Deseri emphasizes that embracing authenticity resonates with customers and, as a consequence, creates a loyal following that’s drawn to the business’s passion and purpose.

Related: 5 Qualities of Black Excellence Overlooked in the Workplace

Vontélle

Vontélle is a luxury bespoke eyewear brand with an ethnic flair using unique African, Caribbean, and Latin print designs and textiles created by women of color. The luxury eyewear market is dominated by European brands, so it’s been refreshing to don a pair of Vontélle eyewear that are handcrafted and made for diverse faces.

In addition, Vontélle is the first Black women-owned and operated eyewear company to obtain a licensing agreement from Nickelodeon. This brand is changing the narrative of who stylish eyewear is made for and putting Black and brown people’s unique physical characteristics and culture front and center in their designs.

When Vontélle co-founders Tracy Vontélle Green and Nancey Flowers-Harris were asked about lessons they learned since starting their eyewear brand, they said, “soft launch with few products. We launched 37 designs with a large MOQ (minimum order quantity), in hindsight, we should have done a soft launch with 5 to 10 eyewear styles.” According to these founders, when launching a direct-to-consumer brand, starting small is key.

Kee’ss Moi

With the beauty and make-up industry dominated by white male-owned businesses, Kee’ss Moi is breaking barriers with their cruelty-free and vegan lip glosses inspired by iconic landmarks and neighborhoods. Founded by Mouna Deme, a French visionary with Senegalese roots, they’re celebrating diversity and inclusivity in beauty with products that match darker skin tones and make Black women look chic.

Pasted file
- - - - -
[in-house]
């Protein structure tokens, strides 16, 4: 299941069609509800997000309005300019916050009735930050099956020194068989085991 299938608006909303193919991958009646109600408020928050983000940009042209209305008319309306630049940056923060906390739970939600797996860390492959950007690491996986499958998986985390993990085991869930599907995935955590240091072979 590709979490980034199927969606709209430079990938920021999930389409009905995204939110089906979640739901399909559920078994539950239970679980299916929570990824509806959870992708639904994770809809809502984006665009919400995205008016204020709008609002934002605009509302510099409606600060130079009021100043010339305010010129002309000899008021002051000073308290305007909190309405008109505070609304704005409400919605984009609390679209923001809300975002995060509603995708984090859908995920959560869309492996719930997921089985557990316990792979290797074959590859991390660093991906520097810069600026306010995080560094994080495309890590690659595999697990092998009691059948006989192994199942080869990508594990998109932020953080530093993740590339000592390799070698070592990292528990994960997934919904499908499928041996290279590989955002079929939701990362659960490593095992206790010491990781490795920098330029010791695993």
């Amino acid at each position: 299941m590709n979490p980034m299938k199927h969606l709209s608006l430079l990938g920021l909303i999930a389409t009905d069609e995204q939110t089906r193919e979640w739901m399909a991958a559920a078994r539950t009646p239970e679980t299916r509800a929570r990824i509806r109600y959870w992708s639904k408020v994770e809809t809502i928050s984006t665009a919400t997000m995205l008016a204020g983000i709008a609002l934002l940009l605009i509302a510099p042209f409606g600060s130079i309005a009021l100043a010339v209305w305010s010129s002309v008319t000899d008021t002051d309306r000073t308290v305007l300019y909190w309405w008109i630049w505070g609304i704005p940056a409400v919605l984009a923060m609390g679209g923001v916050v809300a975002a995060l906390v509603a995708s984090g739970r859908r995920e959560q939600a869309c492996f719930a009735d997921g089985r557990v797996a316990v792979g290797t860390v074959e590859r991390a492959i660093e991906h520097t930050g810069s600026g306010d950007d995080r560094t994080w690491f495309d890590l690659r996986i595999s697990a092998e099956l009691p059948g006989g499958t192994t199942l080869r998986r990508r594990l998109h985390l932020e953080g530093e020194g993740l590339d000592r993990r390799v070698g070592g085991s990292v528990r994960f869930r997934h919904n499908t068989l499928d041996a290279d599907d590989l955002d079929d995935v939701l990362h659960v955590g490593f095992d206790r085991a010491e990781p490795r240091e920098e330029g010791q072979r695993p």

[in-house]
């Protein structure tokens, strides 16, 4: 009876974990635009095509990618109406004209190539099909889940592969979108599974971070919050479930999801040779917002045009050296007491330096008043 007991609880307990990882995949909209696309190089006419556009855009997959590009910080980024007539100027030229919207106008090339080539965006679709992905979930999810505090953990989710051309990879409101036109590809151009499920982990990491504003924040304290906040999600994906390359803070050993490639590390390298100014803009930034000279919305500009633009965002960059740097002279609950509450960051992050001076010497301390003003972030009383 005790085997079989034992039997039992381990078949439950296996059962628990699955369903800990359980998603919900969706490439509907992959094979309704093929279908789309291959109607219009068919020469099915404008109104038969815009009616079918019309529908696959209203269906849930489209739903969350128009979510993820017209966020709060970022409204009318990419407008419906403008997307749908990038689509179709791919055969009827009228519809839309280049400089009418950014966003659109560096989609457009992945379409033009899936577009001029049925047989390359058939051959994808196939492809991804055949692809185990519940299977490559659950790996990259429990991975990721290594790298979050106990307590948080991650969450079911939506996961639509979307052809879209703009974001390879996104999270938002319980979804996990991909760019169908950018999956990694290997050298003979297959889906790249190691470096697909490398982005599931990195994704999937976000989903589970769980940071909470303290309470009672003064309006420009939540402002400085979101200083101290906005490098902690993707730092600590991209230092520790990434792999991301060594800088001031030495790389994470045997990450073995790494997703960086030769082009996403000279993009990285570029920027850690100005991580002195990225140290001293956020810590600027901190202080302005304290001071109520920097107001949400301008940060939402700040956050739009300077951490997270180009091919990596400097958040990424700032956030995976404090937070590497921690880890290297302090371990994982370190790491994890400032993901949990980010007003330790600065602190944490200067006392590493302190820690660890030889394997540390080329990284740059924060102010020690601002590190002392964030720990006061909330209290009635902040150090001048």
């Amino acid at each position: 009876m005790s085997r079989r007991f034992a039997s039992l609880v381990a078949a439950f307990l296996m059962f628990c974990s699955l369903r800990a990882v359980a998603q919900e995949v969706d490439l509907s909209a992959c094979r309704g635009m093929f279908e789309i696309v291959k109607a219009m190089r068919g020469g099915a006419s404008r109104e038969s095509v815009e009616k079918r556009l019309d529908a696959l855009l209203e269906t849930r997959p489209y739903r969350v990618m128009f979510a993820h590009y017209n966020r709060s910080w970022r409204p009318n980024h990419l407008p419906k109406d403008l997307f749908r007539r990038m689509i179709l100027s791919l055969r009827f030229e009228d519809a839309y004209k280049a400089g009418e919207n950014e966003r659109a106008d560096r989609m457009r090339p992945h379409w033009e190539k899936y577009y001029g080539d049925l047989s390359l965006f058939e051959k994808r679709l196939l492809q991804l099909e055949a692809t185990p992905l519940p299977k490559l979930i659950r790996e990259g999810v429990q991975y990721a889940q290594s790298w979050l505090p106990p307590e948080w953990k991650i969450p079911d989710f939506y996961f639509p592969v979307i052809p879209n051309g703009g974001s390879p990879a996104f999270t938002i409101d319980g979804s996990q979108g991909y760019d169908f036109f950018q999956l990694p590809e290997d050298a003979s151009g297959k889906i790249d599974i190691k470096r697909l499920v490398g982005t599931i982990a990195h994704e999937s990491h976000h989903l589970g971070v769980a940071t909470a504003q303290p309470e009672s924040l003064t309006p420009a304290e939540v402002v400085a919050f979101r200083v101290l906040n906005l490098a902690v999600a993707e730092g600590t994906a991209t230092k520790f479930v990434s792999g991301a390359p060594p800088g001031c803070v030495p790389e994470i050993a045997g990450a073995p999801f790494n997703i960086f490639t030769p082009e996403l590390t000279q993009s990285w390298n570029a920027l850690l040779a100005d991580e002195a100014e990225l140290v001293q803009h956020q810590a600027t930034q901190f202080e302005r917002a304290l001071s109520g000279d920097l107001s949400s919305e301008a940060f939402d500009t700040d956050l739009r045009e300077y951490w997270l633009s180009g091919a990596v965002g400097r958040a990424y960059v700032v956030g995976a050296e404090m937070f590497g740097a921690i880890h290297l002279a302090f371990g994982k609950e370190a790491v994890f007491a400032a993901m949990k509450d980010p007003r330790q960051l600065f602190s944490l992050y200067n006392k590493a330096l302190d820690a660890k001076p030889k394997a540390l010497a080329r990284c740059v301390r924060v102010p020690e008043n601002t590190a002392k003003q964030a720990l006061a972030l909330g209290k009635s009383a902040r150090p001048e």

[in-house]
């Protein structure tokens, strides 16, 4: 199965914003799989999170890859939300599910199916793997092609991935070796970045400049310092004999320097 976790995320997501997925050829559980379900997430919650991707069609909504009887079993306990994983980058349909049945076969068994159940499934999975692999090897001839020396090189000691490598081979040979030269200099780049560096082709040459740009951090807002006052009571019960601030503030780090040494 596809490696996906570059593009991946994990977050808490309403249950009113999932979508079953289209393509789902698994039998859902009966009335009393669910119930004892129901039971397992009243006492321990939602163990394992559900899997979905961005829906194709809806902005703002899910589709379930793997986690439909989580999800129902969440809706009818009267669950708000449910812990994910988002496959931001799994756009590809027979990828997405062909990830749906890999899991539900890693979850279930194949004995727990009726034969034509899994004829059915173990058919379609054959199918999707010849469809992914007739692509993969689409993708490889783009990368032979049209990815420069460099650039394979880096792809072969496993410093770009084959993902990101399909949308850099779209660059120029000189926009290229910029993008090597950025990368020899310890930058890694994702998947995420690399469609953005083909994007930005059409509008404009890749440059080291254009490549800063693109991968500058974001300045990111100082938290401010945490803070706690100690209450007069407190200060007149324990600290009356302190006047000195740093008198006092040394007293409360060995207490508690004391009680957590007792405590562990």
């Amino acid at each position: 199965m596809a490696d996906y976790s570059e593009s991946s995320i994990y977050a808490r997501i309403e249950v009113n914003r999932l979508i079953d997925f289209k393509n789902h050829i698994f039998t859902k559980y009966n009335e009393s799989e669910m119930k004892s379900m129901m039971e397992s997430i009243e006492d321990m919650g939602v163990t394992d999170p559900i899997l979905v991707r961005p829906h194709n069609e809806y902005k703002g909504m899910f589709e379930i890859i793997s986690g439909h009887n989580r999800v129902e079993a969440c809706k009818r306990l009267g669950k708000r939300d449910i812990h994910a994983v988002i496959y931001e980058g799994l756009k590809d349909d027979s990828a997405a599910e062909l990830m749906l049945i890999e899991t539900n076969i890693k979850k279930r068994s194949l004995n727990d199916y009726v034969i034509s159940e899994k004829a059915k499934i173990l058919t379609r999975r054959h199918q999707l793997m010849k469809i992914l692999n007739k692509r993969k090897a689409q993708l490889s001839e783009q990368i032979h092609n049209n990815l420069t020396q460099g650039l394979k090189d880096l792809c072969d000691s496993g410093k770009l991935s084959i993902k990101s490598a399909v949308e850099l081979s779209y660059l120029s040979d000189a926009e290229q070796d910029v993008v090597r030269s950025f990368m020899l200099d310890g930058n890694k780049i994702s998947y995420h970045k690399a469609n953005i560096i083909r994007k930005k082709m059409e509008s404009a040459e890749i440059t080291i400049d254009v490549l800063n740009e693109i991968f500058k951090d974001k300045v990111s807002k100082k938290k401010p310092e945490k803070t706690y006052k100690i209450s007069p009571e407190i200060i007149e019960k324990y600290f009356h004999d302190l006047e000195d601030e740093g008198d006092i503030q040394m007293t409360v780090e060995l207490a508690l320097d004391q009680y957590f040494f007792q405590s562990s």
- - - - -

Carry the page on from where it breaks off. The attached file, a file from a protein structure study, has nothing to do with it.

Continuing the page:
When asked how creating a make-up line for women of color in a male-dominated space has impacted her vision and purpose, Deme said, “I’ve realized the importance of embracing imperfections and letting go of the need for perfection, which allows for more genuine moments and creative outcomes.”

Deme has also learned that delegating tasks is essential for the optimal performance of the business. She knows that doing everything alone is not sustainable, and finding a work-life balance that aligns with her needs is key to increasing productivity in her business.

Final thoughts

For years, Black women entrepreneurs didn’t have options. From the clothing we wore to business meetings to the makeup we put on for photoshoots, many of us longed for more inclusive and flattering options, culturally competent designs, and to see someone who looks like us running companies with purpose.

We’ve made significant progress in the past few decades and many of us finally have access to Black woman-owned brands that truly “get” us and our aesthetic and values. These are just four of the many Black woman-owned businesses breaking barriers and giving us options. I encourage you to support these businesses and hope you’ll keep your eye out for other Black women-owned brands near you.